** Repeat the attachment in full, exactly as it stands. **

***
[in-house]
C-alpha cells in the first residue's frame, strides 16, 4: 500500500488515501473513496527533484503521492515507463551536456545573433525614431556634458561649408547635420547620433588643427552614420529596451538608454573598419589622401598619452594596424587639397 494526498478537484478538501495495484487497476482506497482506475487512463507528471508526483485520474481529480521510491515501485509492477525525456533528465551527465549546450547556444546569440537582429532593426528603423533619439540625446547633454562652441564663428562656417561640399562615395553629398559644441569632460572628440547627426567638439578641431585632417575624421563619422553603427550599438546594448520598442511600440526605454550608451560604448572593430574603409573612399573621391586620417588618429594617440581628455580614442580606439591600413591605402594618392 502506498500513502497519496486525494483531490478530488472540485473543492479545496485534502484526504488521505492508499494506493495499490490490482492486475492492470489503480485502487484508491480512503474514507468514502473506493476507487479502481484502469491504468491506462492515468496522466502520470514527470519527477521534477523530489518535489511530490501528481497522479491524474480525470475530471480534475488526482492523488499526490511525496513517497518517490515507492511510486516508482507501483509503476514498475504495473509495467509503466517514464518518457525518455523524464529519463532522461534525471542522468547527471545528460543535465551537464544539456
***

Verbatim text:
[in-house]
C-alpha cells in the first residue's frame, strides 16, 4: 500500500488515501473513496527533484503521492515507463551536456545573433525614431556634458561649408547635420547620433588643427552614420529596451538608454573598419589622401598619452594596424587639397 494526498478537484478538501495495484487497476482506497482506475487512463507528471508526483485520474481529480521510491515501485509492477525525456533528465551527465549546450547556444546569440537582429532593426528603423533619439540625446547633454562652441564663428562656417561640399562615395553629398559644441569632460572628440547627426567638439578641431585632417575624421563619422553603427550599438546594448520598442511600440526605454550608451560604448572593430574603409573612399573621391586620417588618429594617440581628455580614442580606439591600413591605402594618392 502506498500513502497519496486525494483531490478530488472540485473543492479545496485534502484526504488521505492508499494506493495499490490490482492486475492492470489503480485502487484508491480512503474514507468514502473506493476507487479502481484502469491504468491506462492515468496522466502520470514527470519527477521534477523530489518535489511530490501528481497522479491524474480525470475530471480534475488526482492523488499526490511525496513517497518517490515507492511510486516508482507501483509503476514498475504495473509495467509503466517514464518518457525518455523524464529519463532522461534525471542522468547527471545528460543535465551537464544539456